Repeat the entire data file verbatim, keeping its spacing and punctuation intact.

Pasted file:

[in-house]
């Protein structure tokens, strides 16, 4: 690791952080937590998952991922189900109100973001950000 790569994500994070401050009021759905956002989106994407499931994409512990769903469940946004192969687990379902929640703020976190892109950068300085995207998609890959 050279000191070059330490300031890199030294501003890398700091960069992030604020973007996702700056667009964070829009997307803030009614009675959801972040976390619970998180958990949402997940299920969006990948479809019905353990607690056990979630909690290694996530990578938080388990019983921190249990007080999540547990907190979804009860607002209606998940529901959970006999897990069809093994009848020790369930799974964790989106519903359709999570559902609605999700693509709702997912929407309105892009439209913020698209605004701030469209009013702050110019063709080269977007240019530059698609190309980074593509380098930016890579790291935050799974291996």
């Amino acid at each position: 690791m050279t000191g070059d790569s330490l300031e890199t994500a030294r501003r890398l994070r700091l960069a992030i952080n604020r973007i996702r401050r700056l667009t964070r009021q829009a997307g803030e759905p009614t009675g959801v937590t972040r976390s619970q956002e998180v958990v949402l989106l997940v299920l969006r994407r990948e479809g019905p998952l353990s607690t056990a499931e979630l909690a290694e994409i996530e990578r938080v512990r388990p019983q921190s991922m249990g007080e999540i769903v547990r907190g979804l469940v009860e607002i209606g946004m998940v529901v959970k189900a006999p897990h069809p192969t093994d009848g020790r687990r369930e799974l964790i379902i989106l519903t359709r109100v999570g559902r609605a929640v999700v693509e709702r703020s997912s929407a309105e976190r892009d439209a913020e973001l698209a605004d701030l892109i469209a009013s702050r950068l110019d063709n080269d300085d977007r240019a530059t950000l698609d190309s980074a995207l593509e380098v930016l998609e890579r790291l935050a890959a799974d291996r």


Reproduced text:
[in-house]
């Protein structure tokens, strides 16, 4: 690791952080937590998952991922189900109100973001950000 790569994500994070401050009021759905956002989106994407499931994409512990769903469940946004192969687990379902929640703020976190892109950068300085995207998609890959 050279000191070059330490300031890199030294501003890398700091960069992030604020973007996702700056667009964070829009997307803030009614009675959801972040976390619970998180958990949402997940299920969006990948479809019905353990607690056990979630909690290694996530990578938080388990019983921190249990007080999540547990907190979804009860607002209606998940529901959970006999897990069809093994009848020790369930799974964790989106519903359709999570559902609605999700693509709702997912929407309105892009439209913020698209605004701030469209009013702050110019063709080269977007240019530059698609190309980074593509380098930016890579790291935050799974291996």
């Amino acid at each position: 690791m050279t000191g070059d790569s330490l300031e890199t994500a030294r501003r890398l994070r700091l960069a992030i952080n604020r973007i996702r401050r700056l667009t964070r009021q829009a997307g803030e759905p009614t009675g959801v937590t972040r976390s619970q956002e998180v958990v949402l989106l997940v299920l969006r994407r990948e479809g019905p998952l353990s607690t056990a499931e979630l909690a290694e994409i996530e990578r938080v512990r388990p019983q921190s991922m249990g007080e999540i769903v547990r907190g979804l469940v009860e607002i209606g946004m998940v529901v959970k189900a006999p897990h069809p192969t093994d009848g020790r687990r369930e799974l964790i379902i989106l519903t359709r109100v999570g559902r609605a929640v999700v693509e709702r703020s997912s929407a309105e976190r892009d439209a913020e973001l698209a605004d701030l892109i469209a009013s702050r950068l110019d063709n080269d300085d977007r240019a530059t950000l698609d190309s980074a995207l593509e380098v930016l998609e890579r790291l935050a890959a799974d291996r």